The National YoungArts Foundation (YoungArts) was established in 1981 to identify and nurture the most accomplished young artists in the visual, literary, design and performing arts, and assist them at critical junctures in their educational and professional development. YoungArts’ signature program is an annual application-based award for emerging artists ages 15 to 18 or in grades 10 to 12 from across the United States in categories that include cinematic arts; classical music; dance; design arts; jazz; photography; theater; visual arts; voice; and writing.
Parallax Literary Magazine has been published by the Creative Writing department of Idyllwild Arts Academy since 1997. Idyllwild Arts Academy is a college preparatory boarding high school dedicated to the passion of young artists. Created, designed, and run by students, Parallax has always championed the high school writer by publishing the best of Idyllwild students’ creative writing and visual art. In 2011 Parallax expanded by adding an online component, which accepts submissions from high school students worldwide. The website also showcases student book reviews and writer interviews for the first time.
Our free, annual, international youth poetry and art contest — the largest in the world — inspires children ages 5 to 19 to translate their observations into creative expression.
Sandpiper is a journal of literature and art devoted to uplifting the voices of those emerging and underrepresented in the literary scene, including but not limited to those of class, race, ability, gender, sexual orientation, and intersectional identity. However, all submissions are welcome. Sandpiper accepts poetry, prose, art, and photography.
We are a nonprofit magazine for youth that encourages communication, cooperation, creativity and celebration of cultural and environmental richness. It provides a playful forum for sharing ideas and experiences among youth from different countries and cultures. We are an ad-free, ecologically-aware, literary magazine printed on recycled paper with soy ink. Accepts many kinds of writing, including essays, stories, letters to the editor, riddles and proverbs, as well as drawings, paintings and photos.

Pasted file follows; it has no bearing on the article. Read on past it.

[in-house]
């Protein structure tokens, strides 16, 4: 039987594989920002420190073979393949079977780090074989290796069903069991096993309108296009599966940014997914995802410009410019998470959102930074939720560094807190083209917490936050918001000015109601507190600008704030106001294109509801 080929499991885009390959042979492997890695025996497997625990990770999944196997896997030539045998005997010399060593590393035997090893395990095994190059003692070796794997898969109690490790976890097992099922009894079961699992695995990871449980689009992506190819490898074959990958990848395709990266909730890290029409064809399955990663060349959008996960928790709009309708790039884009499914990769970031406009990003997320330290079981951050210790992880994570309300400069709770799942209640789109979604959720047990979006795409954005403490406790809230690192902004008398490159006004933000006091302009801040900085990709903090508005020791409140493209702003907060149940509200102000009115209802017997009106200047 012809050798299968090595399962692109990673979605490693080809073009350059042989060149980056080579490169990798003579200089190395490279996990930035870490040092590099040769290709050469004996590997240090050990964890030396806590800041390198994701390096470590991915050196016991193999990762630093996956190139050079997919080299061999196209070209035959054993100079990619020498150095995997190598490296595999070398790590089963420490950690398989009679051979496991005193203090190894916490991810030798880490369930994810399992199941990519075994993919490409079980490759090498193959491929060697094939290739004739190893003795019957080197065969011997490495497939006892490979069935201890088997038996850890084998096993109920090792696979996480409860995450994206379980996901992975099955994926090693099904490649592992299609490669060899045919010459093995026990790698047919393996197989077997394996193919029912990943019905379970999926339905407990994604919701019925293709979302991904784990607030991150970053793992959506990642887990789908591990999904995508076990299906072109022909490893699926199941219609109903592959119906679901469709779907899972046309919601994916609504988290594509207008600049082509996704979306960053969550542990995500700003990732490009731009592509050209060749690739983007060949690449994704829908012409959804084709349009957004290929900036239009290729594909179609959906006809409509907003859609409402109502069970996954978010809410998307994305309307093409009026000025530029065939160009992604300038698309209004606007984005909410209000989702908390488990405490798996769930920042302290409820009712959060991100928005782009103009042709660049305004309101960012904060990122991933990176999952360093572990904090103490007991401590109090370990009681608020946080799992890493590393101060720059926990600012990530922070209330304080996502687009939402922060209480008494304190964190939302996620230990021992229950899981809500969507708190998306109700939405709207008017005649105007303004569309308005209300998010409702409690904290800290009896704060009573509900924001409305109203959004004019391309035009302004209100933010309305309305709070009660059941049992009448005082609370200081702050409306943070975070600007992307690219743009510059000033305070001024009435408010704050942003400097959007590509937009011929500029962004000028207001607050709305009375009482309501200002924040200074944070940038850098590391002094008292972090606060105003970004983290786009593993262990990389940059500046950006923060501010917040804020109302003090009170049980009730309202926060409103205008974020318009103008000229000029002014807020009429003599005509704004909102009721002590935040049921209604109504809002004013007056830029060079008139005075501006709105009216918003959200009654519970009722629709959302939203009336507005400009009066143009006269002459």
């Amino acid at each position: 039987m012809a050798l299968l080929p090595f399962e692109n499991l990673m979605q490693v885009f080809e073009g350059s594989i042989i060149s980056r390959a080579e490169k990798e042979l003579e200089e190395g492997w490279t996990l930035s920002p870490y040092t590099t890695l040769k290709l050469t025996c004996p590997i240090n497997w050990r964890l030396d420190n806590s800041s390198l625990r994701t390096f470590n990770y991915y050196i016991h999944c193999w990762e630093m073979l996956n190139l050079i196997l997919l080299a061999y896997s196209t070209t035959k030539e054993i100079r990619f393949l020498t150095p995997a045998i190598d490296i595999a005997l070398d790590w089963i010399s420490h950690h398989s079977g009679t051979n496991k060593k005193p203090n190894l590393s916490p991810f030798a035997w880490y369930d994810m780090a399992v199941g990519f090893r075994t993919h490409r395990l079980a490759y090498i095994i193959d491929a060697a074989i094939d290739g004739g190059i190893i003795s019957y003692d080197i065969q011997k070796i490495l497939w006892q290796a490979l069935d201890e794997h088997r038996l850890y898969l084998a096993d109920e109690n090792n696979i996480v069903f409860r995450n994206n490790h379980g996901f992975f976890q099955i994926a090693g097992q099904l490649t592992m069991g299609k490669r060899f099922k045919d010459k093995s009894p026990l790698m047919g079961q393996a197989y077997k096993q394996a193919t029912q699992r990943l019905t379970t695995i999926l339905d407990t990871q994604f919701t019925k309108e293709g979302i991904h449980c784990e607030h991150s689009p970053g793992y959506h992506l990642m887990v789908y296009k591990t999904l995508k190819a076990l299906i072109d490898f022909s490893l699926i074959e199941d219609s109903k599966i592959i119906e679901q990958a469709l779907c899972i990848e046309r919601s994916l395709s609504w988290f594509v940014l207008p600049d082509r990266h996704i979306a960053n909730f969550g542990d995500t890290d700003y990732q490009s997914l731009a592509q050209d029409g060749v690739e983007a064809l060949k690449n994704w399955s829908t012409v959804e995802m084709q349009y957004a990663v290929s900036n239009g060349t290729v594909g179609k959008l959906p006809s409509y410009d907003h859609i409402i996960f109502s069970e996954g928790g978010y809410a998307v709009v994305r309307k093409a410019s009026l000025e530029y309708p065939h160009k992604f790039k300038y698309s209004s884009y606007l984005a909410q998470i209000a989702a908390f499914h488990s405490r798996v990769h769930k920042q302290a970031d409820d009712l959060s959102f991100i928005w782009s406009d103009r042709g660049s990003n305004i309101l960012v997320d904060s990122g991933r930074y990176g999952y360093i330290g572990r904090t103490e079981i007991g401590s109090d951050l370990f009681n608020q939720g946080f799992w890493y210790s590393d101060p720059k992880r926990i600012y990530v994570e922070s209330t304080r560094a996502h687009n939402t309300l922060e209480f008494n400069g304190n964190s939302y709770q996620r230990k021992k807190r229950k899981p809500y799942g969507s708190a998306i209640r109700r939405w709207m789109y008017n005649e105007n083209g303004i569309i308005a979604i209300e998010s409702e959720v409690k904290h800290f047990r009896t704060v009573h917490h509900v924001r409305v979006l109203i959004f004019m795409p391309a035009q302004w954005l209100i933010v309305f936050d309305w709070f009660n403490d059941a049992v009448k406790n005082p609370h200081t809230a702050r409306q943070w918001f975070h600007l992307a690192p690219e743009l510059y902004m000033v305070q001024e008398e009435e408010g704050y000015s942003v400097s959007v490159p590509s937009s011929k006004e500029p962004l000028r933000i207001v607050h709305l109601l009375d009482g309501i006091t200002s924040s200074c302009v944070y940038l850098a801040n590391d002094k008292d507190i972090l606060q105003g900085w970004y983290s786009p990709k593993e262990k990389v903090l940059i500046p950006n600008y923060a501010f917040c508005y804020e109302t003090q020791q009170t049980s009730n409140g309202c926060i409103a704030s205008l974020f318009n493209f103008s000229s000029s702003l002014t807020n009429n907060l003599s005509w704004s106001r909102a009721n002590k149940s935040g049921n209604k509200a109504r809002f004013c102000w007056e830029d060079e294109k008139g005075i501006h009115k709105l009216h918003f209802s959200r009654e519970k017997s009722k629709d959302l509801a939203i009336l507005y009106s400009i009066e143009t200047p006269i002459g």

★ Teen Ink
A national teen magazine, book series, and website devoted entirely to teenage writing, art, photos, and forums. For over 25 years, Teen Ink has offered teenagers the opportunity to publish their creative work and opinions on issues that affect their lives — everything from love and family to school, current events, and self-esteem. We have no staff writers or artists; we depend completely on submissions from teenagers around the world for our content. Teen Ink has the largest distribution of any publication of its kind.
Places to Submit Teenage Writing
The Adroit Prizes are awarded annually to two students of secondary or undergraduate status. We’re fortunate to receive exceptional work from emerging writers in high school and college, and the best of the best will be recognized by the Adroit Prizes.
Bennington launched the Young Writers Awards to promote excellence in writing at the high school level. Our goal with this competition is to recognize outstanding writing achievement by high school students. Each year, students in the 10th, 11th and 12th grades are invited to enter poetry, fiction or nonfiction.
Canvas Teen Literary Journal is a quarterly journal with seasonal issues in October, January, April and July. We publish the work of teen writers 13 to 18 years old, read and rated by a board of teen editors. Our contributors and editors are from all over the English-speaking world and represent some of the best teen writing out there, in our humble opinion.
Ember is a semiannual journal of poetry, fiction, and creative nonfiction for all age groups. Submissions for and by readers aged 10 to 18 are strongly encouraged.